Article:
The cry of “Enough is enough! launched by the Mayan Zapatista peoples was a cry that was assumed as their own in Mexico and part of the world. And that cry had major repercussions. A form of cultural change was beginning to take shape. The Zapatista rebellion was taken to literature, music, cinema, photography, dance, theater… Manu Chao, Joaquín Sabina, Danielle Miterrand, Oliver Stone, Eduardo Galeano, José Saramago and so many more became interlocutors of a message that, in the voice of Zapatismo, was the message of thousands. People of very diverse ages, professions and geographies came to Chiapas to try to help give birth to the new world that was being born. The seed of a new political culture, of an other politics strongly intertwined with ethics, began to blossom. An other politics born of rage at 500 years of oppression and exploitation. And with the dignified rage also came a new springtime. Another world was possible. 


If outside Chiapas the echo of Zapatismo helped to change the ways of thinking, doing and speaking in politics, laying the foundations of a cultural and generational change that still impacts today and that Immanuel Wallerstein himself would link with the changes produced by the cultural revolution of 1968, on the inside, that is, in the Zapatista Mayan communities, the change was not only cultural, but also linked to a material change. This material and cultural change in the Mayan Zapatista communities could well be defined as a revolutionary change, in the sense that it recovers the means of production -the land-, eliminates the bureaucratic apparatus and builds good government from commanding by obeying, and expels the repressive apparatus of the State from their territories and builds a people-army, an army that wants to stop being an army. 

But the Zapatistas, who know well the weight of words and who have gained much recognition for their congruence in thinking-saying-doing, call their process one of Resistance and Rebellion, a creative resistance that is not just “getting tough,” as Subcomandante Insurgente Moisés, spokesman for the EZLN, has said, but also imagining and creating solutions to the problems that arise daily in their process. To this creative resistance, the Zapatistas add a rebelliousness, which is “to be brave women and men in order to respond in the same way or to take action, according to what is appropriate, so we have to be brave  in order to take action or do what we need to do,” as Sub Moisés himself also said. And that rebelliousness, besides being joyful, is also critical, self-critical and supportive; a rebelliousness that understands, among other things, how powerful it is to dance cumbia in the struggle against the system.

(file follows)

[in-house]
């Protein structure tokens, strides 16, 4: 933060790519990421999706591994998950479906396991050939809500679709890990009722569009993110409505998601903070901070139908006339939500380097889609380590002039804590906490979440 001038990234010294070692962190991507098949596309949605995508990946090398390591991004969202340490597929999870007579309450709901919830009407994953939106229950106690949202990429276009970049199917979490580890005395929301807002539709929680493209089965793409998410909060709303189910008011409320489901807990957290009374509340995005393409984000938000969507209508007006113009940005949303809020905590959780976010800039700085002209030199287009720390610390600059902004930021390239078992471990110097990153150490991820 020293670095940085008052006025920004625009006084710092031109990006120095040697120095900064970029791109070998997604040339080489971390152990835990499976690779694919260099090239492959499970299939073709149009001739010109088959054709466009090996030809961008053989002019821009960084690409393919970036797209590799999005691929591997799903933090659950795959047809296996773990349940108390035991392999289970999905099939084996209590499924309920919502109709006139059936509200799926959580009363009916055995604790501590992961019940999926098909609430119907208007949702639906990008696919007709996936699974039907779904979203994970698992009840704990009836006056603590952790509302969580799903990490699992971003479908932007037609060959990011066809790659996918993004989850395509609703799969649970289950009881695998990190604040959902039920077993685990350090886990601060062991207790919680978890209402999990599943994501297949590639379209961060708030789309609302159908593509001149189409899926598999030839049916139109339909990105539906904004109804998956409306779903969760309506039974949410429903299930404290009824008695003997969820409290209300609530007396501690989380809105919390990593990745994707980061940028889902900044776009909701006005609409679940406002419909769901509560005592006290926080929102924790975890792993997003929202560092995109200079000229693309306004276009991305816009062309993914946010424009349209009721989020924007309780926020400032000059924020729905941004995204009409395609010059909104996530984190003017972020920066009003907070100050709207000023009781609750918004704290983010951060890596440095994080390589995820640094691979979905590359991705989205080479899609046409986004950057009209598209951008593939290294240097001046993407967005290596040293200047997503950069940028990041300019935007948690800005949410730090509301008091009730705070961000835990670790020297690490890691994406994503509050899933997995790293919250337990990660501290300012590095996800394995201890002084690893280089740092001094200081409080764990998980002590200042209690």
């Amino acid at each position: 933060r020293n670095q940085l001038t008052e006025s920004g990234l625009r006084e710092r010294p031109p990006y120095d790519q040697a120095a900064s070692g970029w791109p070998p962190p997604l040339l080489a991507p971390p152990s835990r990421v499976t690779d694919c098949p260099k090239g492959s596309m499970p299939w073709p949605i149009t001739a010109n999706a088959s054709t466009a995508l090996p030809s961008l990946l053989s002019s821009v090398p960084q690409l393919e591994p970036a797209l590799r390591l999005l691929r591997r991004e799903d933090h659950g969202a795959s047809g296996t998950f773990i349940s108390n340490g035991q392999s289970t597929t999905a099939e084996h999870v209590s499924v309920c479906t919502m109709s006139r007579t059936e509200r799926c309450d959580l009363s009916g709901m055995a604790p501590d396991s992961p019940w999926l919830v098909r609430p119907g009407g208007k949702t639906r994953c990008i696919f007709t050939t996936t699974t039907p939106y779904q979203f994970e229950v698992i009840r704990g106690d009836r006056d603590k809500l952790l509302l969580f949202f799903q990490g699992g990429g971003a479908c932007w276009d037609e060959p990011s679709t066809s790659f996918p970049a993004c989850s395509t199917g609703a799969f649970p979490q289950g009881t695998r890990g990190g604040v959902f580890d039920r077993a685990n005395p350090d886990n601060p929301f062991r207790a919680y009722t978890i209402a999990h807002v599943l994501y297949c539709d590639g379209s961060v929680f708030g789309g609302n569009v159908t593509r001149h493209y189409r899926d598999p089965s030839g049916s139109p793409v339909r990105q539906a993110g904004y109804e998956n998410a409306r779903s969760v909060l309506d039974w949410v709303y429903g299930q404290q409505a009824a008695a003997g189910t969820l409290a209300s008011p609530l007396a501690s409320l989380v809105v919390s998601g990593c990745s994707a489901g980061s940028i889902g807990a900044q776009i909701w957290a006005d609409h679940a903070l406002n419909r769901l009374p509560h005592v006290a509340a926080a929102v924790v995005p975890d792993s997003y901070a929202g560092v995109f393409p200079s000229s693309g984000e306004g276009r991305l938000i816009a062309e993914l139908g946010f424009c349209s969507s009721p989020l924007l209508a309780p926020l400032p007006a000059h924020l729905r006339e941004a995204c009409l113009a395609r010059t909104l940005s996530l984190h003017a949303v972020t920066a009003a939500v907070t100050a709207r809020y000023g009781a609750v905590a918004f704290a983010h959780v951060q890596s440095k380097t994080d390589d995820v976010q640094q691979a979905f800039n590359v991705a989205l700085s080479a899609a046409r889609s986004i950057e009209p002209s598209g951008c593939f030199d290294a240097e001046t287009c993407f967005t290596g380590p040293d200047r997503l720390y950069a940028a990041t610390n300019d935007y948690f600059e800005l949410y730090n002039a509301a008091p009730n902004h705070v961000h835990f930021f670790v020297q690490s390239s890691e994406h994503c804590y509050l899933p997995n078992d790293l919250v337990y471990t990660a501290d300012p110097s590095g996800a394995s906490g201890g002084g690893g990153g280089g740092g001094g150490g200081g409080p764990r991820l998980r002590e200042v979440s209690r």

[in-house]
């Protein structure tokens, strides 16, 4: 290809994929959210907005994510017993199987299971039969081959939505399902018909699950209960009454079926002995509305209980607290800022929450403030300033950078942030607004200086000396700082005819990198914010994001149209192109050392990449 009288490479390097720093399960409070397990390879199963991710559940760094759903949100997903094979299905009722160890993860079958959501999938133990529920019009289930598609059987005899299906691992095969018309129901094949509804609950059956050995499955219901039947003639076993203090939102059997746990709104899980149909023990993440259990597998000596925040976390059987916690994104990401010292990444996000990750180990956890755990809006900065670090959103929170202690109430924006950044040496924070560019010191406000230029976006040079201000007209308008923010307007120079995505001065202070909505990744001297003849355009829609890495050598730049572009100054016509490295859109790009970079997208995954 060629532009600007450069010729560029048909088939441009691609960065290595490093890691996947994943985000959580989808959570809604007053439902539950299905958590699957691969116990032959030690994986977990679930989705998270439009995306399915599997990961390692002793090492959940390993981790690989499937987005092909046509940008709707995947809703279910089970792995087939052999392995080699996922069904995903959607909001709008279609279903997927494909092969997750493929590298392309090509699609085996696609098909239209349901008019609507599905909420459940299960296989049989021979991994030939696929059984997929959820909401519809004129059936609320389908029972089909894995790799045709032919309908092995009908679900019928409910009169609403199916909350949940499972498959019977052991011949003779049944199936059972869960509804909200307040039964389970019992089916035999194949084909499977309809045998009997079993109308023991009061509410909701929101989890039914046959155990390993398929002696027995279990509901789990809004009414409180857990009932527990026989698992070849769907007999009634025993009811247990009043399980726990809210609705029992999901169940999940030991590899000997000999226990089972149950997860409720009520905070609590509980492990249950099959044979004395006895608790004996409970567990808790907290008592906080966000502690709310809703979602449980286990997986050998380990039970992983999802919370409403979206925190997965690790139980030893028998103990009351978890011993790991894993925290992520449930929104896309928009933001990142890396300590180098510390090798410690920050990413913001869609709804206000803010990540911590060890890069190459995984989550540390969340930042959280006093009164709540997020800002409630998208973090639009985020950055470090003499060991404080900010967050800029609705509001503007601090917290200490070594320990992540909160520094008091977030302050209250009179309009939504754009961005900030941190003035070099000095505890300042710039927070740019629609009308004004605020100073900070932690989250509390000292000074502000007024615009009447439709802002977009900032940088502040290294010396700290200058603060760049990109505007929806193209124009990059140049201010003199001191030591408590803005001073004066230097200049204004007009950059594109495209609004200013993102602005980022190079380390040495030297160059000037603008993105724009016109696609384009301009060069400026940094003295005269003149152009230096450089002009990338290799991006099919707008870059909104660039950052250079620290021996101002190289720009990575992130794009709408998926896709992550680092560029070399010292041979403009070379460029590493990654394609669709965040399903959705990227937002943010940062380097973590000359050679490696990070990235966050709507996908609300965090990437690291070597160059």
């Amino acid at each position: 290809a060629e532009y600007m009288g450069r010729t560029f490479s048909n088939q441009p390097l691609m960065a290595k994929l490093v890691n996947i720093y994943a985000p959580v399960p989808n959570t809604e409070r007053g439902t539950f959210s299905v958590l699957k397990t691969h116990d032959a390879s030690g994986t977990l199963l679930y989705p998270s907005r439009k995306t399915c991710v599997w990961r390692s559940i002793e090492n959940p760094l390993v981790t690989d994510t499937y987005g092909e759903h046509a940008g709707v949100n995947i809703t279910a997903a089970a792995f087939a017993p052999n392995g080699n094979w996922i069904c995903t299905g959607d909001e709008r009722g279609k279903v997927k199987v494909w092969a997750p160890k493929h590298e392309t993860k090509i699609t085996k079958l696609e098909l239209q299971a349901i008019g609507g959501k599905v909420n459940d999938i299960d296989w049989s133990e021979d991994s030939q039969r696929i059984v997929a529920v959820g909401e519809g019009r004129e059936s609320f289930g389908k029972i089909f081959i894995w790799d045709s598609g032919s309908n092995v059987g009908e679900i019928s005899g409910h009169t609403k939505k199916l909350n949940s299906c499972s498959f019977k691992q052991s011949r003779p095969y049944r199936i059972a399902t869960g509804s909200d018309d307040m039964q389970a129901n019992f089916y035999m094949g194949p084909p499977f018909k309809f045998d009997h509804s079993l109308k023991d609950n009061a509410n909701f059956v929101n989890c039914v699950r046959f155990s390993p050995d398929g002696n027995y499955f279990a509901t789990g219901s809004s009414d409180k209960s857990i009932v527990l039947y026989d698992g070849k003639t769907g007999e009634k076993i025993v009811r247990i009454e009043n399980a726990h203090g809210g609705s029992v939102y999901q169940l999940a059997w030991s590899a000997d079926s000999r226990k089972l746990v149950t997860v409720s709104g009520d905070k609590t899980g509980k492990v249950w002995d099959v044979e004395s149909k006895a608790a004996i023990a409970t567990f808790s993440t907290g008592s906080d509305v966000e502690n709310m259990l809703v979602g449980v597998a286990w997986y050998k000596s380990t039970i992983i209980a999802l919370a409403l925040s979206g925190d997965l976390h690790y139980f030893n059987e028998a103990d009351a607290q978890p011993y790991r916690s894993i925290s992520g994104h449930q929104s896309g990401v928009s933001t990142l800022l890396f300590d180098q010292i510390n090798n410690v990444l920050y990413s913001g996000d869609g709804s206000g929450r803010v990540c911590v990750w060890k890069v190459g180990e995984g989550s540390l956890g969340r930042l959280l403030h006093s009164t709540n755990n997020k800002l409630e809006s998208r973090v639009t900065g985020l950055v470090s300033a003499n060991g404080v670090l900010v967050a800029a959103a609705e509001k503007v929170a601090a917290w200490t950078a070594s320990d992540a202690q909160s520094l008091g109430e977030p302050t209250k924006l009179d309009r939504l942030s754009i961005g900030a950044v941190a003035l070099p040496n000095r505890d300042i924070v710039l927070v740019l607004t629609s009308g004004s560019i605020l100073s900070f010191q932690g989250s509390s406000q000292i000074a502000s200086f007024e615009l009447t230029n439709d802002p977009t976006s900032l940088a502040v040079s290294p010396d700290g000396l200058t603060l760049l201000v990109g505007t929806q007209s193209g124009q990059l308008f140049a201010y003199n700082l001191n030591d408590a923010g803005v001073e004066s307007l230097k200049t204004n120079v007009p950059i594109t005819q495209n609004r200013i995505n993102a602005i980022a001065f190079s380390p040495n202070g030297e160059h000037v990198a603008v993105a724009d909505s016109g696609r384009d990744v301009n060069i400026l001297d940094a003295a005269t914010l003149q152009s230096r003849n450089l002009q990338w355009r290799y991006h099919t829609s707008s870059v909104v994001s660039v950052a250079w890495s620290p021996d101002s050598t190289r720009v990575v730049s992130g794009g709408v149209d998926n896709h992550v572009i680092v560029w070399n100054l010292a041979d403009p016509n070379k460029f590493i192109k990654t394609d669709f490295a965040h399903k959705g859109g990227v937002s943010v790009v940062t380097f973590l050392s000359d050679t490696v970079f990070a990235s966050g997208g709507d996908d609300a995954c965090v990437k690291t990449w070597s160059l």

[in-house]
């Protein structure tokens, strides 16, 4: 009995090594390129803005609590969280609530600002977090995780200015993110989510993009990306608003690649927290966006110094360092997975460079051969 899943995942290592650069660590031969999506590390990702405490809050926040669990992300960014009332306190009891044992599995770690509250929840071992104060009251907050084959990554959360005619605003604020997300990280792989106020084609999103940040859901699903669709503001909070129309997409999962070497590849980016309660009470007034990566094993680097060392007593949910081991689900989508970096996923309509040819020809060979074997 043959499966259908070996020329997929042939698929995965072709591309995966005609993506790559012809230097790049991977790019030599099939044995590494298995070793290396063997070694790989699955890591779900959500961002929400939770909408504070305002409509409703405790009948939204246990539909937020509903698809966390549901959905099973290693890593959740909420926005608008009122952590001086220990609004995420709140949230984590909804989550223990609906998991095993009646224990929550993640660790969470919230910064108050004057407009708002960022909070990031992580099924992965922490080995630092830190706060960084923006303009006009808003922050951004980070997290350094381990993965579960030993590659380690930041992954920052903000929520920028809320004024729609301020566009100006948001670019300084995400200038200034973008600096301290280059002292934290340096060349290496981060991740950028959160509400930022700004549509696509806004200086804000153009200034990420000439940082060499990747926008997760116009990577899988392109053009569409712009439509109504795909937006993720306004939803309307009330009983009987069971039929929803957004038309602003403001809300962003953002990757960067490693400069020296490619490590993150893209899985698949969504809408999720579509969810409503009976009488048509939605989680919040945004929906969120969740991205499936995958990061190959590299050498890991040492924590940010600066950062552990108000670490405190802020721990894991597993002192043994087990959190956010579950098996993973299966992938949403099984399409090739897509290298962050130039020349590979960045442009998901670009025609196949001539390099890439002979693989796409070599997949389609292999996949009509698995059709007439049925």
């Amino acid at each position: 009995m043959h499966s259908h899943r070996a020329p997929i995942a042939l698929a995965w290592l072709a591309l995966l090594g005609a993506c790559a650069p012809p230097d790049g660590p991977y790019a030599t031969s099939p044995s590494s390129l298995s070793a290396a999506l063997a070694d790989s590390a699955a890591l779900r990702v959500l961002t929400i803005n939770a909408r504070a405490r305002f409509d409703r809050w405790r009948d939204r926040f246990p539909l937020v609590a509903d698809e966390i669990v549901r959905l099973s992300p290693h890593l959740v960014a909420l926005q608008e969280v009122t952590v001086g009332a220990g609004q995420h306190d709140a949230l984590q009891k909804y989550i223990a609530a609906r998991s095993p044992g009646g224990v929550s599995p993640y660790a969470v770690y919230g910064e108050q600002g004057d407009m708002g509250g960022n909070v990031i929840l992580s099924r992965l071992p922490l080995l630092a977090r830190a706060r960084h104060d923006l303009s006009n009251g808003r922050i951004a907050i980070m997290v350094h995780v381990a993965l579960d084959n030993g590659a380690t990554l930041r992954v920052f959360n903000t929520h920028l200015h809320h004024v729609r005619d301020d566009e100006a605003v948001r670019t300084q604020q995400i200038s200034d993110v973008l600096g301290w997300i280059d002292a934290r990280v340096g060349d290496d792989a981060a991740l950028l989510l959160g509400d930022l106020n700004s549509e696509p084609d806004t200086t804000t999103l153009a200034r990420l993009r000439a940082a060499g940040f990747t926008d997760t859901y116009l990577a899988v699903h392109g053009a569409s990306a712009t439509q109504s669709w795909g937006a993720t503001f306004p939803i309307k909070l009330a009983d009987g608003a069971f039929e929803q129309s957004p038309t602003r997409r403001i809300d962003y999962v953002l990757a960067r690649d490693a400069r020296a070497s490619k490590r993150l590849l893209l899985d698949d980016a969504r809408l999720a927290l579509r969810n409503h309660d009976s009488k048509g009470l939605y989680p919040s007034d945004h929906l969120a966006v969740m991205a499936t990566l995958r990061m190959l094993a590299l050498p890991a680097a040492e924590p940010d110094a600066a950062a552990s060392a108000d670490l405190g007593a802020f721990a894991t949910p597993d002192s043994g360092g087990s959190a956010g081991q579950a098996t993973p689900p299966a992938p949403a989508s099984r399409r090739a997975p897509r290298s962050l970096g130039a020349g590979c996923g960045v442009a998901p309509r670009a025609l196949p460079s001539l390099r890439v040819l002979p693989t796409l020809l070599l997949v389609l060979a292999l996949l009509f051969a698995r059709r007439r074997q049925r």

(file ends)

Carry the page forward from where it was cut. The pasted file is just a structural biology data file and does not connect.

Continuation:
With this Resistance and Rebellion, the Zapatista peoples have built an autonomous project based on the recovery of lands previously usurped by landowners, farmers and large landowners. This process has been described in detail by Sub Moisés in his interventions on Political Economy from the Communities I and II: 

One of the bases of what is our economic resistance for us, we, the Zapatistas, is mother earth. We don’t have those houses that the bad government gives us, blocks and all that, but we do have health, we have education, we are in the sense that it is the people who command and the governments obey.